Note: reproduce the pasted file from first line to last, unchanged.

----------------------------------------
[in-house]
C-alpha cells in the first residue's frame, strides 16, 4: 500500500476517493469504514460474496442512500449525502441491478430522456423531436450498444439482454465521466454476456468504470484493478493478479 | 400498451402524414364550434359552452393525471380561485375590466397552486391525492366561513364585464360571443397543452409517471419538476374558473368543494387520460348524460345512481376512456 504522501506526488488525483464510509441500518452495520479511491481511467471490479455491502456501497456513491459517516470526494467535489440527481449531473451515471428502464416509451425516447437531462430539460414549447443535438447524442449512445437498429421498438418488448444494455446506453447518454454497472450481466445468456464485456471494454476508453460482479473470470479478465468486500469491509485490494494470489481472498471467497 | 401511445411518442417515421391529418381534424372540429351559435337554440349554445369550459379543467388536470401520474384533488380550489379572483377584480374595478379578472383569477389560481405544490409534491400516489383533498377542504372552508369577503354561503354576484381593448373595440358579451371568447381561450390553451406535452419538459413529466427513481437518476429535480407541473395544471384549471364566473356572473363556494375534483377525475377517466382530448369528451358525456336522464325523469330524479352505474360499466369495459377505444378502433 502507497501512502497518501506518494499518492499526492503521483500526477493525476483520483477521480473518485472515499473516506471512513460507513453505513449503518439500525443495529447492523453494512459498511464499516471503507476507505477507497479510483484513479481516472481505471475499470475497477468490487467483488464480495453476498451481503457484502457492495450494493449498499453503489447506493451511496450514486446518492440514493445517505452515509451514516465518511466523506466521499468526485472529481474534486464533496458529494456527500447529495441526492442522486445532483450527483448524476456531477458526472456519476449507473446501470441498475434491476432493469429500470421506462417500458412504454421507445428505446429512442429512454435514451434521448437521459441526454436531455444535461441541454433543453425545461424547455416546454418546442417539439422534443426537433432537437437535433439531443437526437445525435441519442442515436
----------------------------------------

[in-house]
C-alpha cells in the first residue's frame, strides 16, 4: 500500500476517493469504514460474496442512500449525502441491478430522456423531436450498444439482454465521466454476456468504470484493478493478479 | 400498451402524414364550434359552452393525471380561485375590466397552486391525492366561513364585464360571443397543452409517471419538476374558473368543494387520460348524460345512481376512456 504522501506526488488525483464510509441500518452495520479511491481511467471490479455491502456501497456513491459517516470526494467535489440527481449531473451515471428502464416509451425516447437531462430539460414549447443535438447524442449512445437498429421498438418488448444494455446506453447518454454497472450481466445468456464485456471494454476508453460482479473470470479478465468486500469491509485490494494470489481472498471467497 | 401511445411518442417515421391529418381534424372540429351559435337554440349554445369550459379543467388536470401520474384533488380550489379572483377584480374595478379578472383569477389560481405544490409534491400516489383533498377542504372552508369577503354561503354576484381593448373595440358579451371568447381561450390553451406535452419538459413529466427513481437518476429535480407541473395544471384549471364566473356572473363556494375534483377525475377517466382530448369528451358525456336522464325523469330524479352505474360499466369495459377505444378502433 502507497501512502497518501506518494499518492499526492503521483500526477493525476483520483477521480473518485472515499473516506471512513460507513453505513449503518439500525443495529447492523453494512459498511464499516471503507476507505477507497479510483484513479481516472481505471475499470475497477468490487467483488464480495453476498451481503457484502457492495450494493449498499453503489447506493451511496450514486446518492440514493445517505452515509451514516465518511466523506466521499468526485472529481474534486464533496458529494456527500447529495441526492442522486445532483450527483448524476456531477458526472456519476449507473446501470441498475434491476432493469429500470421506462417500458412504454421507445428505446429512442429512454435514451434521448437521459441526454436531455444535461441541454433543453425545461424547455416546454418546442417539439422534443426537433432537437437535433439531443437526437445525435441519442442515436